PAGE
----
I’m sure you have heard of the idiom that we should all prepare for a rainy day, right? Do you actually know what it means to prepare for a rainy day? For most of you, the underlying meaning is obvious, but to be completely honest, it wasn’t always that clear to me. Until I was about 20 years old, I thought this literally meant that you should have some cash stashed away so you can still do something fun when it’s raining outside. Am I just stupid? Maybe. But it just goes to show you that even a supposed financial guru doesn’t always understand the simplest of things. So, let’s dig into the real meaning of what it means to prepare for a rainy day and why we should do it!
Prepare For a Rainy Day
As many of you probably already knew, when one prepares for a rainy day, they are socking away money not for when it literally rains, but for when something devastating might happen to their finances. This fund could be set up in case you lose your job, get an illness, or in case you get hurt in an accident. If any of these things happen, then you can simply open up your rainy day fund and continue to survive, even with your misfortune.
The Reality Today
Did you know that the average credit card debt per person exceeds $10,000 today? Not only are we not saving for a rainy day, but we’re digging ourselves further and further into debt!
If the chart above isn’t bad enough, a recent article in USA Today informs us that 1/3 of Americans today have less than $1,000 tucked away that could be used for a future event like retirement! So, not only are we building up debt, but we’re saving absolutely nothing at the same time. When that rainy day comes along, what do you think is going to happen to these people? Nothing good, I can tell you that much.
Let’s put ourselves in the scenario above (which is apparently pretty common when reading through the percentages). Let’s say that you and your spouse are both working and earn $3,000 a month after taxes. You have $9,000 in credit card debt and you’ve got $500 in the bank. Most of the time, you put no additional money into savings, but if you really scrimped and saved, you and your spouse could probably hold onto about $200 after all the bills were paid and stomachs were fed.
Unfortunately, that fateful day has come; the rainy day. You didn’t see it coming at all, but your company has decided to downsize and your job has been eliminated. Without warning, your income is gone. What do you do?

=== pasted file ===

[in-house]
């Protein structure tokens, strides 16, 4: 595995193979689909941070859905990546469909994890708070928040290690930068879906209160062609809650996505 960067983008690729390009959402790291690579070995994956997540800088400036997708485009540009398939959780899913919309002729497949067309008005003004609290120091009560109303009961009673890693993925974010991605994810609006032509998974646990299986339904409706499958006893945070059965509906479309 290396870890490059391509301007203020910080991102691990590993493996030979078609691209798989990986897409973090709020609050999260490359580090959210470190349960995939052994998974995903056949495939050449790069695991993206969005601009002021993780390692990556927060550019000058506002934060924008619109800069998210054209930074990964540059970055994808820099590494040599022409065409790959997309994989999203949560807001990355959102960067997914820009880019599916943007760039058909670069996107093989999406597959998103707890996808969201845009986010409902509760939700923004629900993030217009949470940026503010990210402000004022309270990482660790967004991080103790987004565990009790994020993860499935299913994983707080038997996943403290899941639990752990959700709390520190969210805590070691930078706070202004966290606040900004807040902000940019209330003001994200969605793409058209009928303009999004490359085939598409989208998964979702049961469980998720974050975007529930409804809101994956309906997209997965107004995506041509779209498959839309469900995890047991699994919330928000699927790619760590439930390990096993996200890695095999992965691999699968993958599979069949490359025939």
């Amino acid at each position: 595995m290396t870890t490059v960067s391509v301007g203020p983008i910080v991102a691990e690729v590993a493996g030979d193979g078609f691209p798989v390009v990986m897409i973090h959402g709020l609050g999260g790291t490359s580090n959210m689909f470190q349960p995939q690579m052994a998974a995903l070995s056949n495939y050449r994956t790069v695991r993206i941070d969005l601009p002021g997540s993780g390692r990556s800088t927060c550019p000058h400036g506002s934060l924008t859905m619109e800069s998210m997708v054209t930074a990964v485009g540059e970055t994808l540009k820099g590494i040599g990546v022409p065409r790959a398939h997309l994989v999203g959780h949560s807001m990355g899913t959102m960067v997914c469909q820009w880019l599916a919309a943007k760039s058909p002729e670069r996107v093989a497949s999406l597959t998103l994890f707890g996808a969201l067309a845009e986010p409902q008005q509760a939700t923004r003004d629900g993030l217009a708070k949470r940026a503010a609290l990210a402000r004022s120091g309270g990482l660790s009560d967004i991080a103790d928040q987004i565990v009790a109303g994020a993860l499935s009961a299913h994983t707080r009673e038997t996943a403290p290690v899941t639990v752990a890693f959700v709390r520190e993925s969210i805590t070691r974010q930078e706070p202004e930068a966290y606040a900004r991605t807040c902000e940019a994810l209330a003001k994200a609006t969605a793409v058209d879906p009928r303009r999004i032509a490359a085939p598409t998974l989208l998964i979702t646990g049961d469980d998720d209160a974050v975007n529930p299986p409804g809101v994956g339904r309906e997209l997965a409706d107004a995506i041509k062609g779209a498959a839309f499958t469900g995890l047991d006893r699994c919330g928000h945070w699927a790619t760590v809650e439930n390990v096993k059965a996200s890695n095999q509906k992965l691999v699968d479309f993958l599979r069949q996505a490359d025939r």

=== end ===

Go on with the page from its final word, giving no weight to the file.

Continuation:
- Live off your savings? Oh wait, you only have $500 in there
- Live off unemployment? Crap, that first check won’t come for about a month and is only 60% of your regular paycheck, so that won’t pay all the bills anyway.
- Find another job quick? Nothing with comparable pay is available. You can find a job quickly, but the pay is lousy, so you may as well just hold out and take unemployment.
- Live off credit cards? That seems pretty scary, but it looks like it’s the only option.
Well crap, you lost your job expectantly and now your only lifeline for your family is your credit card. You don’t need me to tell you that this could go south very quickly and land you into bankruptcy court. It’s a scary thing to think about, but it’s real. What can you do to avoid it? Say it with me: PREPARE FOR A RAINY DAY.
How to Prepare For a Rainy Day
This may seem pretty basic, but saving money isn’t all that easy. It requires discipline and consistency with your money. To start saving effectively, you really need to write out a budget plan for yourself. That is step 1.
1) Write out a budget – It isn’t fun, but it is super effective. After you write out a budget, you’re going to realize that you had no idea what you spent your money on each month! It happened to me, and it will likely happen to you too. But, as you get better at understanding your spending, you can move onto step 2 and cut down on some of those senseless costs!
2) Cut your costs – When you know what you’re spending your money on, it becomes natural to question “Why?”. When I started to question my expenses, I made some phone calls and got my bills reduced! I called the cell phone company, the insurance company, and the bank. Each one of these phone calls saved me hundreds of dollars per year and allowed me to save more money each month.
3) Force your savings – As you get more comfortable with your budget and cut out some costs, you’ll probably be able to save $400-$500 a month instead of the measly $200 you were able to scrounge up before. To stay consistent with these savings, it is best to force them directly into your savings account with your direct deposit. With each direct deposit, you can actually direct a certain percentage (or dollar amount) of your funds to various accounts. Use this tool to put your money directly into your savings to prepare for a rainy day!
Are you ready to prepare for a rainy day?
This post was originally published on February 19, 2015 and updated on July 13, 2020.